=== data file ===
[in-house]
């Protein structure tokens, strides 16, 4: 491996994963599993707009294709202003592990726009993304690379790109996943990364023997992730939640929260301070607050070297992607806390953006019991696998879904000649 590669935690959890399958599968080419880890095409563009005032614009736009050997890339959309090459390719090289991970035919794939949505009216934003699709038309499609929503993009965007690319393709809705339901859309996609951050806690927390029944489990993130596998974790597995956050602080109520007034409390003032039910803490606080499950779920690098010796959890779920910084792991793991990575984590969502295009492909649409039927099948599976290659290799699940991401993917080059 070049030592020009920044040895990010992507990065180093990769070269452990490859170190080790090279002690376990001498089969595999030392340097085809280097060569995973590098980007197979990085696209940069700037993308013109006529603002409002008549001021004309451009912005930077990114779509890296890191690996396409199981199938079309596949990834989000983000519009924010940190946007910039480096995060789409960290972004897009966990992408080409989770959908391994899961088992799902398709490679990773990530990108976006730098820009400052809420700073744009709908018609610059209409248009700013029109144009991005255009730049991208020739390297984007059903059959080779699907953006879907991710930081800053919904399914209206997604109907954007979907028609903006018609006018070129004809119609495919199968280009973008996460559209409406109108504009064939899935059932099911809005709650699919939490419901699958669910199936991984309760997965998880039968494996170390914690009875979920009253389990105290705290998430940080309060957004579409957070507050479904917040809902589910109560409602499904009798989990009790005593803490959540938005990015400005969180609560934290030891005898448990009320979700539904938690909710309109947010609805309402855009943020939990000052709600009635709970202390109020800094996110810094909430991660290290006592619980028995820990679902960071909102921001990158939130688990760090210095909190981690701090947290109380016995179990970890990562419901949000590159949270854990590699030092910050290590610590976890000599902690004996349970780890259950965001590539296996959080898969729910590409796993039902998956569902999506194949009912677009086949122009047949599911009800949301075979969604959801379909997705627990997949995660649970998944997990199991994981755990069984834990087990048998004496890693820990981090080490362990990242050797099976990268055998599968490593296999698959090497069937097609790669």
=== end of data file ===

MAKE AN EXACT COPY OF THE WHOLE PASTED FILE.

[in-house]
């Protein structure tokens, strides 16, 4: 491996994963599993707009294709202003592990726009993304690379790109996943990364023997992730939640929260301070607050070297992607806390953006019991696998879904000649 590669935690959890399958599968080419880890095409563009005032614009736009050997890339959309090459390719090289991970035919794939949505009216934003699709038309499609929503993009965007690319393709809705339901859309996609951050806690927390029944489990993130596998974790597995956050602080109520007034409390003032039910803490606080499950779920690098010796959890779920910084792991793991990575984590969502295009492909649409039927099948599976290659290799699940991401993917080059 070049030592020009920044040895990010992507990065180093990769070269452990490859170190080790090279002690376990001498089969595999030392340097085809280097060569995973590098980007197979990085696209940069700037993308013109006529603002409002008549001021004309451009912005930077990114779509890296890191690996396409199981199938079309596949990834989000983000519009924010940190946007910039480096995060789409960290972004897009966990992408080409989770959908391994899961088992799902398709490679990773990530990108976006730098820009400052809420700073744009709908018609610059209409248009700013029109144009991005255009730049991208020739390297984007059903059959080779699907953006879907991710930081800053919904399914209206997604109907954007979907028609903006018609006018070129004809119609495919199968280009973008996460559209409406109108504009064939899935059932099911809005709650699919939490419901699958669910199936991984309760997965998880039968494996170390914690009875979920009253389990105290705290998430940080309060957004579409957070507050479904917040809902589910109560409602499904009798989990009790005593803490959540938005990015400005969180609560934290030891005898448990009320979700539904938690909710309109947010609805309402855009943020939990000052709600009635709970202390109020800094996110810094909430991660290290006592619980028995820990679902960071909102921001990158939130688990760090210095909190981690701090947290109380016995179990970890990562419901949000590159949270854990590699030092910050290590610590976890000599902690004996349970780890259950965001590539296996959080898969729910590409796993039902998956569902999506194949009912677009086949122009047949599911009800949301075979969604959801379909997705627990997949995660649970998944997990199991994981755990069984834990087990048998004496890693820990981090080490362990990242050797099976990268055998599968490593296999698959090497069937097609790669």